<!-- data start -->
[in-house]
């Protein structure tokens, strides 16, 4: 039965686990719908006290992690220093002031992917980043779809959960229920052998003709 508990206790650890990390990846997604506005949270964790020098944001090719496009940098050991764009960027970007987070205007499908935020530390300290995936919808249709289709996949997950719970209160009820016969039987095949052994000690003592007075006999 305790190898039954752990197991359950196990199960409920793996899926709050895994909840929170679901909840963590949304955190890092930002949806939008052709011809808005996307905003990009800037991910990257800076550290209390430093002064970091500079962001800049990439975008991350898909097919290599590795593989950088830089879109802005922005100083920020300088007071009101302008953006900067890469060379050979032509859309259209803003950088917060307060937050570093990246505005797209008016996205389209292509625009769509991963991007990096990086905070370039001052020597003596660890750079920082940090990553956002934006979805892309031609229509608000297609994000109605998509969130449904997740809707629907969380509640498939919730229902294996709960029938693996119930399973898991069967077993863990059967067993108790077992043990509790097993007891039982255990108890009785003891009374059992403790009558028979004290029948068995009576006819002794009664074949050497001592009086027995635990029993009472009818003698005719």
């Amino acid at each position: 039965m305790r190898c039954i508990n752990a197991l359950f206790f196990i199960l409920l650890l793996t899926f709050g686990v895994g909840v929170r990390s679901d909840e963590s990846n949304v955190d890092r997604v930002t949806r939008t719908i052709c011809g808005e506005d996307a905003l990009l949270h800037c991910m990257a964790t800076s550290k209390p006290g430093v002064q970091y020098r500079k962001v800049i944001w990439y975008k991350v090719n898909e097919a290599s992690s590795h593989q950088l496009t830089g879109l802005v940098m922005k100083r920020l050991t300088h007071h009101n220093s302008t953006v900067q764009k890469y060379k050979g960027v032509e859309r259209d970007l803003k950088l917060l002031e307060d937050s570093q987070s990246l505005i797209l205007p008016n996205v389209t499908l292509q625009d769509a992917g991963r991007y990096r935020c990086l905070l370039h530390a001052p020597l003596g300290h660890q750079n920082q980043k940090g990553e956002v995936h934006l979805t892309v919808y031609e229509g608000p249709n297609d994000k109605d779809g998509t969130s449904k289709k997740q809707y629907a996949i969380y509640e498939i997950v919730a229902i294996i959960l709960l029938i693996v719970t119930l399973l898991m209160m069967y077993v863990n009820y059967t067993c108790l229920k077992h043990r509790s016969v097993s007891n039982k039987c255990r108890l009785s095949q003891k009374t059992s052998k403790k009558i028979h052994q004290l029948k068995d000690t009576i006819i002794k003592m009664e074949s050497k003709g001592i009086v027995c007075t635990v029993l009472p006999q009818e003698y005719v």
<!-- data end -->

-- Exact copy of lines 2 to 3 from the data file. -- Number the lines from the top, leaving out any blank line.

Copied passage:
């Protein structure tokens, strides 16, 4: 039965686990719908006290992690220093002031992917980043779809959960229920052998003709 508990206790650890990390990846997604506005949270964790020098944001090719496009940098050991764009960027970007987070205007499908935020530390300290995936919808249709289709996949997950719970209160009820016969039987095949052994000690003592007075006999 305790190898039954752990197991359950196990199960409920793996899926709050895994909840929170679901909840963590949304955190890092930002949806939008052709011809808005996307905003990009800037991910990257800076550290209390430093002064970091500079962001800049990439975008991350898909097919290599590795593989950088830089879109802005922005100083920020300088007071009101302008953006900067890469060379050979032509859309259209803003950088917060307060937050570093990246505005797209008016996205389209292509625009769509991963991007990096990086905070370039001052020597003596660890750079920082940090990553956002934006979805892309031609229509608000297609994000109605998509969130449904997740809707629907969380509640498939919730229902294996709960029938693996119930399973898991069967077993863990059967067993108790077992043990509790097993007891039982255990108890009785003891009374059992403790009558028979004290029948068995009576006819002794009664074949050497001592009086027995635990029993009472009818003698005719």
């Amino acid at each position: 039965m305790r190898c039954i508990n752990a197991l359950f206790f196990i199960l409920l650890l793996t899926f709050g686990v895994g909840v929170r990390s679901d909840e963590s990846n949304v955190d890092r997604v930002t949806r939008t719908i052709c011809g808005e506005d996307a905003l990009l949270h800037c991910m990257a964790t800076s550290k209390p006290g430093v002064q970091y020098r500079k962001v800049i944001w990439y975008k991350v090719n898909e097919a290599s992690s590795h593989q950088l496009t830089g879109l802005v940098m922005k100083r920020l050991t300088h007071h009101n220093s302008t953006v900067q764009k890469y060379k050979g960027v032509e859309r259209d970007l803003k950088l917060l002031e307060d937050s570093q987070s990246l505005i797209l205007p008016n996205v389209t499908l292509q625009d769509a992917g991963r991007y990096r935020c990086l905070l370039h530390a001052p020597l003596g300290h660890q750079n920082q980043k940090g990553e956002v995936h934006l979805t892309v919808y031609e229509g608000p249709n297609d994000k109605d779809g998509t969130s449904k289709k997740q809707y629907a996949i969380y509640e498939i997950v919730a229902i294996i959960l709960l029938i693996v719970t119930l399973l898991m209160m069967y077993v863990n009820y059967t067993c108790l229920k077992h043990r509790s016969v097993s007891n039982k039987c255990r108890l009785s095949q003891k009374t059992s052998k403790k009558i028979h052994q004290l029948k068995d000690t009576i006819i002794k003592m009664e074949s050497k003709g001592i009086v027995c007075t635990v029993l009472p006999q009818e003698y005719v």